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How to Study Law in Australia (Even if You Don’t Have an ATAR!)

Have you just graduated from high school and your ATAR doesn’t meet the requirements for you to study law in Australia? Or, perhaps you’re living overseas, and your country doesn’t have an ATAR equivalent.

Whatever your situation, don’t worry.  You don’t actually need an ATAR to get into law! There are alternative pathways you can take if you have the desire and work ethic to study law.

 

If you don’t believe it, just look at Kerith’s story!

 

Kerith Chunga is originally from Zambia, but she migrated to Australia with her parents after she finished Year 11 in high school. As she never received an ATAR, but wanted to study law in Australia, she knew she would have to find an alternative pathway to be accepted into a degree at university.

“I’ve wanted to be a lawyer ever since I could talk, probably! Law interests me because it teaches you to think critically and analyse situations. The study of law is so diverse, and can be applied to so many things.

As I’ve gotten older, I’ve also developed an interest in social justice. A career in law can help me put these thoughts or passions to practice.” – Kerith

 

study law in Australia

 

She decided she wanted to study law at Murdoch University, and enrolled in a preparation course here at Murdoch Institute of Technology (MIT), which is Murdoch University’s trusted on-campus provider for Foundation Studies.

“I’ve grown so much as a person through the one year I spent at MIT. I joined the student council and I’ve gotten to meet people from diverse backgrounds. There’s nothing better than expanding your circle and being open to people from different backgrounds.” – Kerith

Kerith has just successfully graduated from MIT and is now in her first year of a Bachelor of Law at Murdoch University.

 

Here’s how you can follow in her footsteps and study law in Australia in 3 easy steps:

 

  1. Conduct some research into pathway providers.

 

As a first step, do a little online research, to find out which location, degree and institution will suit you. Pick your top 3, in case the first and second choices don’t offer alternative pathways to law. Then, begin some further research and reach out to the universities.

In your email or phone call, find out what options they have for alternative pathways into law. In particular, ask if they accept students into law via what’s called a ‘university foundation,’ ‘foundation studies,’ or ‘university preparation’ course. You can also usually find this information on the law page of their website.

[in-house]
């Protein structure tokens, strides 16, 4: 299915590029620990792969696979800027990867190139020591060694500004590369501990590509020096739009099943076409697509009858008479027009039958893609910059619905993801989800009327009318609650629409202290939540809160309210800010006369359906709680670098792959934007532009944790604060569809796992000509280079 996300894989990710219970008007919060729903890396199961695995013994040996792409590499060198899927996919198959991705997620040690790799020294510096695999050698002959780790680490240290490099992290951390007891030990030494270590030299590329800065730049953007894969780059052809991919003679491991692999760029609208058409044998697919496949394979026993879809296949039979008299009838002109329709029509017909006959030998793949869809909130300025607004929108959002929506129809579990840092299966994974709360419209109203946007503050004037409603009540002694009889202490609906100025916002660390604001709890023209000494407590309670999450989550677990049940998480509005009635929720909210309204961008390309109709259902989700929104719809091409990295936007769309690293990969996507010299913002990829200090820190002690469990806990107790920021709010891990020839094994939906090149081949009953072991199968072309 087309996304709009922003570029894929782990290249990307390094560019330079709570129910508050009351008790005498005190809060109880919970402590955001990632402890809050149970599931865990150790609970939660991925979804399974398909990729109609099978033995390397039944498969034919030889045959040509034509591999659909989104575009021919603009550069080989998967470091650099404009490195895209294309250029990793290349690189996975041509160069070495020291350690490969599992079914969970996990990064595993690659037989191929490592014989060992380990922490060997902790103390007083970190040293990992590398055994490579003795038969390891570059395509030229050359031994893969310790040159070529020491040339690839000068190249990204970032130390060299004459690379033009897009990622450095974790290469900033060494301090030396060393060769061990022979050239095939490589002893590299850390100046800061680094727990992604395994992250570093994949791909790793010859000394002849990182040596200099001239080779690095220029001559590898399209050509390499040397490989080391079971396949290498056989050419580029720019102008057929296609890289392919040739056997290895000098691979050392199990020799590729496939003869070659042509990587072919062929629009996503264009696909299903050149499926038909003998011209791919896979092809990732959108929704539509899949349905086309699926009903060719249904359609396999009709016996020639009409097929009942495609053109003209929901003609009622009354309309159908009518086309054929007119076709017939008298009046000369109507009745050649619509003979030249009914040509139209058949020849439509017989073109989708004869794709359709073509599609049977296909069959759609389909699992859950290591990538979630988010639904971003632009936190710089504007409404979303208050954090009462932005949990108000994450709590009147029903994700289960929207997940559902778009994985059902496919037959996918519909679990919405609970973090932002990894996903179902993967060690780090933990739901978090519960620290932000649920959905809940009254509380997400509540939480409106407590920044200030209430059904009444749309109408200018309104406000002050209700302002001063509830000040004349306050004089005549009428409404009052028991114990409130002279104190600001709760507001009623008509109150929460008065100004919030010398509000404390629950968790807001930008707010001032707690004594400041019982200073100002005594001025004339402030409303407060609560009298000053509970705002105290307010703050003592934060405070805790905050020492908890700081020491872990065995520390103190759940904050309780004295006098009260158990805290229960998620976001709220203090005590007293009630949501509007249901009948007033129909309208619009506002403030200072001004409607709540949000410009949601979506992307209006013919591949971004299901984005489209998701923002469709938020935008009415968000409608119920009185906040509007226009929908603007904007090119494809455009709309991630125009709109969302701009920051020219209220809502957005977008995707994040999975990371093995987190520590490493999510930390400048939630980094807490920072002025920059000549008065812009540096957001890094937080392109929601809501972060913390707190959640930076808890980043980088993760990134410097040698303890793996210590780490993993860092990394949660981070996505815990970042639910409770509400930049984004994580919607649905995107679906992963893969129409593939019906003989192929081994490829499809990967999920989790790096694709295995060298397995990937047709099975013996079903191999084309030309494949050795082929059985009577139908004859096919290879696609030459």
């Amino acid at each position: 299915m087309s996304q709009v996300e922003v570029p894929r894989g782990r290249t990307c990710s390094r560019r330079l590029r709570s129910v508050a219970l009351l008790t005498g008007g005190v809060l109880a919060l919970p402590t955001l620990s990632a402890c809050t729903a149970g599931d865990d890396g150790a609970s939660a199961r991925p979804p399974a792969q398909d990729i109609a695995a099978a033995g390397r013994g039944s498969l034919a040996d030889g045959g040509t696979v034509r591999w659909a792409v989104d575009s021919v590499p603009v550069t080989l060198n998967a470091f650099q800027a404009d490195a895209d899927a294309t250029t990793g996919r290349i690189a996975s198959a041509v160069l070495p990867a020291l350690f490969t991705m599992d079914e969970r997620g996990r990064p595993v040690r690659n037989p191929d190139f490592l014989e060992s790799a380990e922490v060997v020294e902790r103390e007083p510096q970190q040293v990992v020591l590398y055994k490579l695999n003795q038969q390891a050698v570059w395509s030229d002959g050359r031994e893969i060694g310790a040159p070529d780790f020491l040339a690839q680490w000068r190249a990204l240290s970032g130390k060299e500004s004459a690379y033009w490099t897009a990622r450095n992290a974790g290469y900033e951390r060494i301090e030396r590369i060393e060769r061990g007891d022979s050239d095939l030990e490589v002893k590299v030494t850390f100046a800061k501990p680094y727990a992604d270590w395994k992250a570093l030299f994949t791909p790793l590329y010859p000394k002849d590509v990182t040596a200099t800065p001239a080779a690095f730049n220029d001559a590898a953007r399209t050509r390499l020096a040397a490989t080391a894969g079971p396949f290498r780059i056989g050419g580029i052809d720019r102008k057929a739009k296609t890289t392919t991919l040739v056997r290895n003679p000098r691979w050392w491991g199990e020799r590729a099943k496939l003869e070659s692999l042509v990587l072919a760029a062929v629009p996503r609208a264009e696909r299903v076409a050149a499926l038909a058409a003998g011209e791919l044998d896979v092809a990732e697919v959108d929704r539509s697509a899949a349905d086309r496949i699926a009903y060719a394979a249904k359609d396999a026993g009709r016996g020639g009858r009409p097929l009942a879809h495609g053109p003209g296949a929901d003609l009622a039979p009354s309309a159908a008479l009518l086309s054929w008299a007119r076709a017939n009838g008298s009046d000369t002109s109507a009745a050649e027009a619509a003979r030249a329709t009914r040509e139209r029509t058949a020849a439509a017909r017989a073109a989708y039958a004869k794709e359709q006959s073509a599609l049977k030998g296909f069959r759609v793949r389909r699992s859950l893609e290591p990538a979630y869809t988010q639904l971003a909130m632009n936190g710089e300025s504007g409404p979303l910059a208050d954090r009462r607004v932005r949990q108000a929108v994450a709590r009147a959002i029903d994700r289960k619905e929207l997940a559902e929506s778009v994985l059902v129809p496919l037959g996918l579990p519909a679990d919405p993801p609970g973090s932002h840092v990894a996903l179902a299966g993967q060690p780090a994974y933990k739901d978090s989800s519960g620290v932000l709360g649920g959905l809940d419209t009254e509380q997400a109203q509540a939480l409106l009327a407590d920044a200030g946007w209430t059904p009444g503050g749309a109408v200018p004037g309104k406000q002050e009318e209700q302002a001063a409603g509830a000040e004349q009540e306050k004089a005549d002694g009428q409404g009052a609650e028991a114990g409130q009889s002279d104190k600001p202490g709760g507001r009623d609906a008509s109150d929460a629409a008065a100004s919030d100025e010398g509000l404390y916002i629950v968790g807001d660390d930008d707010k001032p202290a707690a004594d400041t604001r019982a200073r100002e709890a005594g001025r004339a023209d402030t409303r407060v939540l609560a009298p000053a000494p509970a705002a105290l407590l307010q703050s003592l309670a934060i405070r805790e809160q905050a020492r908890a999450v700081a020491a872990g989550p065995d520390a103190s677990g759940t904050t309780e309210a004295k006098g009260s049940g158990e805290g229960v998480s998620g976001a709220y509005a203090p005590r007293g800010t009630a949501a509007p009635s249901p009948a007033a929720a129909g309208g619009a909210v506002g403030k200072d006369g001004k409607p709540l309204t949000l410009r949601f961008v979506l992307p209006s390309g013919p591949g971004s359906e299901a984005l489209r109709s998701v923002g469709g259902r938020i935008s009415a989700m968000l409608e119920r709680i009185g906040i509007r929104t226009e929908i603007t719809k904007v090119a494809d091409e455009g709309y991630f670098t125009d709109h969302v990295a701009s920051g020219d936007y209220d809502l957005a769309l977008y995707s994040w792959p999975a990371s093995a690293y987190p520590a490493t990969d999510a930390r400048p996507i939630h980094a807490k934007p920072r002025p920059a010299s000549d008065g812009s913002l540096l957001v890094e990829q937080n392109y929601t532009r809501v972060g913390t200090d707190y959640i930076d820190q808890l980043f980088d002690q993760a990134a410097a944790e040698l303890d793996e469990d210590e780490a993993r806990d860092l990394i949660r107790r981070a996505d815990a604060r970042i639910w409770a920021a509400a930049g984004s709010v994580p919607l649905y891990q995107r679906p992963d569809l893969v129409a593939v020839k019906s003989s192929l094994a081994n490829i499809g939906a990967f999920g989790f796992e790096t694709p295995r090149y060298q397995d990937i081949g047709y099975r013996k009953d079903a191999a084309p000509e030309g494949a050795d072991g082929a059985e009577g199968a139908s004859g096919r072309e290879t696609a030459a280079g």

Ask your university if they have a trusted provider that delivers a foundation course for their law degree. A Foundation Studies program will help you to gain entry into the degree you want, even if you don’t currently meet the course entry requirements.

 

  1. Work with the university and pathway provider to find the right pathway for you.

 

Each university will have different avenues for students to gain alternative entry into a law degree. Which avenue will be right for you will depend on factors like your level of education and English-language competency. If you don’t yet have an IELTS certificate, and you don’t fulfil academic English requirements, you may also have to complete an English bridging course.

Ask student services for assistance in working out which pathway will be the correct one for you, then enrol. Now, you’re on your way to your law degree!

Most Foundation Studies courses take between 30 weeks to one academic year to complete. You will study several electives relevant to your law degree, as well as some compulsory core subjects such as Academic Communication.

 

study law in Australia

 

Because you want to study law, you’re going to have to work extra hard. Law is a difficult and competitive area and the minimum grades required are higher than for other degrees. For example, if you complete a Foundation Studies program to get into law at Murdoch University, you need to graduate with an average minimum grade of 78%.

“The advice I would give to students wanting to take the same pathway is to interact with their lecturers and ask questions. As scary as it may seem, I found that talking to my lecturers and telling them what I hope to achieve in their course helped them guide me through the course and hold me accountable.” – Kerith

 

  1. Graduate from your foundation studies and begin your degree!

 

One of the benefits of a pathway provider such as MIT is that they offer packaged enrolments for international students to assist in meeting the University’s academic and English language requirements.

Upon successful completion of your MIT program, you will be guaranteed entry into Murdoch University without having to reapply. This means you’ll be able to directly transition into your law degree and begin working towards your dream career.

 

 

 


 

If your dream is to study law but you’re worried you don’t meet the academic and/or English language requirements, please see here for more information about the Foundation Studies program at MIT.

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